# Re: [Rollei] OT: pupil distorsion and MTF effects

• Subject: Re: [Rollei] OT: pupil distorsion and MTF effects
• From: bigler@ens2m.fr
• Date: Sat, 10 Jan 2004 10:43:24 +0100 (CET)
• References:

``` From Richard Knoppow, about subtel effets of pupillar distorsion in
wide-angle lenses :

>...I've also not seen any explanation of the effect of the tilting
>entrance pupil on MTF variation with image angle. Presumably it could
>increase resolution away from the axis beause the stop is not
>vignetted in the same way as usual. However there may be other
>effects.

Richard, thank you very much for your additional comments on Roosinov
principles. It is always better to proper credit the original
inventor.

I have seen one thing related to pupillar effects on MTF in the edges,
namely in Rodenstock MTF charts posted by Paul Butzi in his web site.

http://www.butzi.net/rodenstock/rodenstock.htm
Rodenstock large format and enlarging lens literature

Rodenstock's view camera lens MTF charts are simulated and not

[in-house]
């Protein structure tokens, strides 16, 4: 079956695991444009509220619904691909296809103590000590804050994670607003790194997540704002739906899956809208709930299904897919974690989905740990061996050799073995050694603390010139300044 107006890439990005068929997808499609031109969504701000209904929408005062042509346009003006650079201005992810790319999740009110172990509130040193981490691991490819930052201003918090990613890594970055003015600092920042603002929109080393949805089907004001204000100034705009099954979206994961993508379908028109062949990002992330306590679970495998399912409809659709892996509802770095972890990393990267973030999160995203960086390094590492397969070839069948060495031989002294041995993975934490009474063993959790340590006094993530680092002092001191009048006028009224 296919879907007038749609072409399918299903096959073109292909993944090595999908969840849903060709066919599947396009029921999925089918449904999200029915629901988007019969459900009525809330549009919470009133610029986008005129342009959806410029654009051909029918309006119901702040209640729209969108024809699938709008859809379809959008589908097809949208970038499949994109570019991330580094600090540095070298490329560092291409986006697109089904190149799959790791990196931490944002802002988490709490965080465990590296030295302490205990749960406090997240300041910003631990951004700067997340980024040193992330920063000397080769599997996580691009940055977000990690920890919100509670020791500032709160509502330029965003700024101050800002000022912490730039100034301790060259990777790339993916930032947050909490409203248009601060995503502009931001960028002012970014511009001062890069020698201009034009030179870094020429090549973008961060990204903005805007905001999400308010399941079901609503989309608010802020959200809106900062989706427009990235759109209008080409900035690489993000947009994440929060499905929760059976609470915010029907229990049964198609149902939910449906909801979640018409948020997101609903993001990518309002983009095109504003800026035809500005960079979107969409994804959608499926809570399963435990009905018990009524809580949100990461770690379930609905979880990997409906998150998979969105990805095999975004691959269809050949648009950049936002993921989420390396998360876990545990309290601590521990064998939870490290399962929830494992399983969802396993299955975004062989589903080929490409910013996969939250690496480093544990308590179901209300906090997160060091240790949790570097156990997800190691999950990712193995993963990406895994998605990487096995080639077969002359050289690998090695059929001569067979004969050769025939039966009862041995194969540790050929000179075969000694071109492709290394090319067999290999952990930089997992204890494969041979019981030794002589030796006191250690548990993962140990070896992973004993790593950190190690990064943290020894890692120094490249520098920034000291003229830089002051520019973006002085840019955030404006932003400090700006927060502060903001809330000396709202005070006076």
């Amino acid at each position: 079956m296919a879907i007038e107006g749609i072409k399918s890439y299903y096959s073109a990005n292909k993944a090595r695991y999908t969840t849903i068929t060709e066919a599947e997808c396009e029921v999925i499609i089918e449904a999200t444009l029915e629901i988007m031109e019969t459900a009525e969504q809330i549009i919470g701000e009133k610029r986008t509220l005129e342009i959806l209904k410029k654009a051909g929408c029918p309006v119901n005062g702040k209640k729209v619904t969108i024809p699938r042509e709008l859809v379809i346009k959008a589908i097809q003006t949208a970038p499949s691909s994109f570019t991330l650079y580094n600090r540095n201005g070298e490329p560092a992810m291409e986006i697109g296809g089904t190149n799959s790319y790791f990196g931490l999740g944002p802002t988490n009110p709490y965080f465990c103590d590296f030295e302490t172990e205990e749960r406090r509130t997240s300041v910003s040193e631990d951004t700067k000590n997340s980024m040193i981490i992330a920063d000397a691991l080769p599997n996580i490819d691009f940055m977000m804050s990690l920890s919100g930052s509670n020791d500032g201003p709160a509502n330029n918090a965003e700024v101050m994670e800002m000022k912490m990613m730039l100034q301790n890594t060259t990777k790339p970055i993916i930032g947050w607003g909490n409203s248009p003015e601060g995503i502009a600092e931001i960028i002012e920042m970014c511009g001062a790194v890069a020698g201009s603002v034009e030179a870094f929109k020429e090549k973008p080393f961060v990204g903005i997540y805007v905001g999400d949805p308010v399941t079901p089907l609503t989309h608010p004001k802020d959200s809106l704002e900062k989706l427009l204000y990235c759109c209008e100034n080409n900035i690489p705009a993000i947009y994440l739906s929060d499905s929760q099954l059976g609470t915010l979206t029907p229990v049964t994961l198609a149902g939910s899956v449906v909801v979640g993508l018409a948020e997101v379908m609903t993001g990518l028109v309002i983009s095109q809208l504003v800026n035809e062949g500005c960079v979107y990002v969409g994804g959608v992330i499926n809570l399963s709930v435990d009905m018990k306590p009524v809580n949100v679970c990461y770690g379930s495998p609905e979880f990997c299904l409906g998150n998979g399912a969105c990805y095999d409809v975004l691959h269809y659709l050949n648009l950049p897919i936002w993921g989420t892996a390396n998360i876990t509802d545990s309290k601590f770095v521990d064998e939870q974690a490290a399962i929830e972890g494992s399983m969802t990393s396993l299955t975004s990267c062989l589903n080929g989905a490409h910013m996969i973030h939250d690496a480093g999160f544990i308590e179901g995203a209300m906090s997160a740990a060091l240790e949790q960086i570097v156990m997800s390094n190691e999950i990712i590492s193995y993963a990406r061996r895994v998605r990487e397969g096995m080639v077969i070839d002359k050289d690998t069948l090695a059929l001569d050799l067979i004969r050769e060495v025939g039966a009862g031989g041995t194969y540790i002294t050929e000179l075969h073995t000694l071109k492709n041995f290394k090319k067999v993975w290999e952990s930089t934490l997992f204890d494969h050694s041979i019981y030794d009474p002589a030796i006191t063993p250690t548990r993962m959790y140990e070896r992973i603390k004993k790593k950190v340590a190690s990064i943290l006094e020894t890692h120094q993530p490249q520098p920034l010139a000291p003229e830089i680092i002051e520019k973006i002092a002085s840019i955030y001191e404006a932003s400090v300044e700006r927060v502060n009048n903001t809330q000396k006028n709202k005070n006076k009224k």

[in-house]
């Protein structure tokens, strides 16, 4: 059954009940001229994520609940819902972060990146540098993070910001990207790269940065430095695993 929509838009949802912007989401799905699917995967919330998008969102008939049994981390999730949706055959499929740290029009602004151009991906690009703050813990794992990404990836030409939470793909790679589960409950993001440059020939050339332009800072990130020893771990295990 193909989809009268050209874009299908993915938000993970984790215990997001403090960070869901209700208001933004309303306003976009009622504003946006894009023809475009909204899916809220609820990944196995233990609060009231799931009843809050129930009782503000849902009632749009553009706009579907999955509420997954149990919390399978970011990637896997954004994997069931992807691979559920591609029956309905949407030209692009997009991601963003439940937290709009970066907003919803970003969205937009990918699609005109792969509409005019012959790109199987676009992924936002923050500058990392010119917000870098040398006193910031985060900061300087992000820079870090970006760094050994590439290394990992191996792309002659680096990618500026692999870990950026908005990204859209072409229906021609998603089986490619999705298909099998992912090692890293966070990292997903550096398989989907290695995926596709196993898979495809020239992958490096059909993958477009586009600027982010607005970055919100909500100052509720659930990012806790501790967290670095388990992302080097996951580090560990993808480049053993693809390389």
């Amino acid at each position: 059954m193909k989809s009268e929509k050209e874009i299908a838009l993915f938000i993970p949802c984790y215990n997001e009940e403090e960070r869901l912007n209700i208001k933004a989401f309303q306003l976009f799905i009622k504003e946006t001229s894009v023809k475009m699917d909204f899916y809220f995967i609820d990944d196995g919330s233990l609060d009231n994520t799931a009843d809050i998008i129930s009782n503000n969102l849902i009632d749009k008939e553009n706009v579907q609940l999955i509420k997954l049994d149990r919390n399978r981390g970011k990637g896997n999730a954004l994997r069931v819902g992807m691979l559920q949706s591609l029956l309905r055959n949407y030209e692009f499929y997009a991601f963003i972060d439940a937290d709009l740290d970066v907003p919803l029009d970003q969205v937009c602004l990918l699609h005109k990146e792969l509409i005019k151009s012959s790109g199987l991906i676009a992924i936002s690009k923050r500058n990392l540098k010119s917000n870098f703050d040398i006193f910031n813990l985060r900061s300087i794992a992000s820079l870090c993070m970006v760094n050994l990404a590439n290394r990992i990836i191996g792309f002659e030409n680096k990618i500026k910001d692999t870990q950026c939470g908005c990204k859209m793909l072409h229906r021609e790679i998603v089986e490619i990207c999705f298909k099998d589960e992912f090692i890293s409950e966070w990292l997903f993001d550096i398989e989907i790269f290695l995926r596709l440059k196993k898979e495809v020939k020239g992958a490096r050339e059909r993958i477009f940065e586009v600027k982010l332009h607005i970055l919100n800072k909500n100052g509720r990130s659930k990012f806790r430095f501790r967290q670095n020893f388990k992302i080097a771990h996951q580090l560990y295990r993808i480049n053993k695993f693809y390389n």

measured like in Zeiss datasheet, but they are quite informative.

You will notice on those charts that the ultimate MTF limit due to
diffraction is plotted as a reference and is smaller in the edges than
at the centre of the image field for wide-angle grandagon lenses. My
understanding is that there is also no absolute compensation of light
fall-off by pupillar distorsion in the edges, since Rodenstock like
Schneider sells centre-filters to compensate for this. The elementary
theory of diffraction tells you that the angle under which you see the
exit pupil from a given image point actually yields the cut-off
spatial frequency due to diffraction

f_c = 1/(N_eff*lambda)

where N_eff = distance/pupil diameter. In the edges of the fiels, the
distance increases, and the pupil diameter changes both by the effect
of a naturela cosine factor counter-balanced by some Roosinov effects.
In fact, this N_eff factor is the same as in photometric formulae used
for close-up (actually : (N_eff)^2 is proportionnal to the bellows
factor), so in a sense if lightfall-off occurs in the edges, the
elementary diffraction theory predicts that diffraction effects are
worse also, in the same proportion as N_eff. I'm really dubious about
the actual validity of the elementary (paraxial) Fraunhofer
diffraction theory for wide-angle optical systems, but there appears
to be at least a certain consistency with what is simulated by
Rodenstock experts.

- --
Emmanuel BIGLER
<bigler

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